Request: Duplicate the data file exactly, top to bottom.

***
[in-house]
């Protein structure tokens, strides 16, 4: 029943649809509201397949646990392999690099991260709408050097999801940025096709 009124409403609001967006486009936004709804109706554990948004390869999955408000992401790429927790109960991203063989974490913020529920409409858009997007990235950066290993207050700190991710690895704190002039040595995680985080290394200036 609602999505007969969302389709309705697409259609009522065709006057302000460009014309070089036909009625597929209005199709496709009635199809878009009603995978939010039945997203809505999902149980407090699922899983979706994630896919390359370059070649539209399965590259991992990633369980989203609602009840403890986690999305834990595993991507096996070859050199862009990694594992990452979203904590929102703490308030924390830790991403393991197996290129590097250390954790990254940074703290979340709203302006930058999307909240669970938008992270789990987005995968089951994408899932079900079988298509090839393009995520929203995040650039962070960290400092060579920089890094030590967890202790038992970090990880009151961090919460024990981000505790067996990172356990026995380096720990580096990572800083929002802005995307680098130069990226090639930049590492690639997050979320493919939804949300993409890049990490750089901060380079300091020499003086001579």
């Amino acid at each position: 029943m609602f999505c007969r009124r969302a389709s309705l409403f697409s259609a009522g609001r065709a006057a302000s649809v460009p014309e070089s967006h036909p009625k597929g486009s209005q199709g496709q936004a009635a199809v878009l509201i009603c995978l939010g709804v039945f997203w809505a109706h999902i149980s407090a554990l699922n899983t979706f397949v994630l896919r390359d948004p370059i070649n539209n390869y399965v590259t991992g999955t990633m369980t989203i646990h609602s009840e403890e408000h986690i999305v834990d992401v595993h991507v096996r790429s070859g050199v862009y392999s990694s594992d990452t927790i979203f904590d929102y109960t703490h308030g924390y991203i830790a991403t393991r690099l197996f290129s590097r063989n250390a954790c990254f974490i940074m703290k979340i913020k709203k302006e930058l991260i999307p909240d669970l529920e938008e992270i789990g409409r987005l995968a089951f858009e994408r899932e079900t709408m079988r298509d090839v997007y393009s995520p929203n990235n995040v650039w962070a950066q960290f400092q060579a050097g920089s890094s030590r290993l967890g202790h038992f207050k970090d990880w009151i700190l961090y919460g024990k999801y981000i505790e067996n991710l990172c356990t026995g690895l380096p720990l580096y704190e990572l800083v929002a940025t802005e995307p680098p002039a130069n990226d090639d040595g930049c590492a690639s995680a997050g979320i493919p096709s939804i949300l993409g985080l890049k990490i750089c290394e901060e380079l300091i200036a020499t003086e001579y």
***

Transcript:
[in-house]
């Protein structure tokens, strides 16, 4: 029943649809509201397949646990392999690099991260709408050097999801940025096709 009124409403609001967006486009936004709804109706554990948004390869999955408000992401790429927790109960991203063989974490913020529920409409858009997007990235950066290993207050700190991710690895704190002039040595995680985080290394200036 609602999505007969969302389709309705697409259609009522065709006057302000460009014309070089036909009625597929209005199709496709009635199809878009009603995978939010039945997203809505999902149980407090699922899983979706994630896919390359370059070649539209399965590259991992990633369980989203609602009840403890986690999305834990595993991507096996070859050199862009990694594992990452979203904590929102703490308030924390830790991403393991197996290129590097250390954790990254940074703290979340709203302006930058999307909240669970938008992270789990987005995968089951994408899932079900079988298509090839393009995520929203995040650039962070960290400092060579920089890094030590967890202790038992970090990880009151961090919460024990981000505790067996990172356990026995380096720990580096990572800083929002802005995307680098130069990226090639930049590492690639997050979320493919939804949300993409890049990490750089901060380079300091020499003086001579």
């Amino acid at each position: 029943m609602f999505c007969r009124r969302a389709s309705l409403f697409s259609a009522g609001r065709a006057a302000s649809v460009p014309e070089s967006h036909p009625k597929g486009s209005q199709g496709q936004a009635a199809v878009l509201i009603c995978l939010g709804v039945f997203w809505a109706h999902i149980s407090a554990l699922n899983t979706f397949v994630l896919r390359d948004p370059i070649n539209n390869y399965v590259t991992g999955t990633m369980t989203i646990h609602s009840e403890e408000h986690i999305v834990d992401v595993h991507v096996r790429s070859g050199v862009y392999s990694s594992d990452t927790i979203f904590d929102y109960t703490h308030g924390y991203i830790a991403t393991r690099l197996f290129s590097r063989n250390a954790c990254f974490i940074m703290k979340i913020k709203k302006e930058l991260i999307p909240d669970l529920e938008e992270i789990g409409r987005l995968a089951f858009e994408r899932e079900t709408m079988r298509d090839v997007y393009s995520p929203n990235n995040v650039w962070a950066q960290f400092q060579a050097g920089s890094s030590r290993l967890g202790h038992f207050k970090d990880w009151i700190l961090y919460g024990k999801y981000i505790e067996n991710l990172c356990t026995g690895l380096p720990l580096y704190e990572l800083v929002a940025t802005e995307p680098p002039a130069n990226d090639d040595g930049c590492a690639s995680a997050g979320i493919p096709s939804i949300l993409g985080l890049k990490i750089c290394e901060e380079l300091i200036a020499t003086e001579y």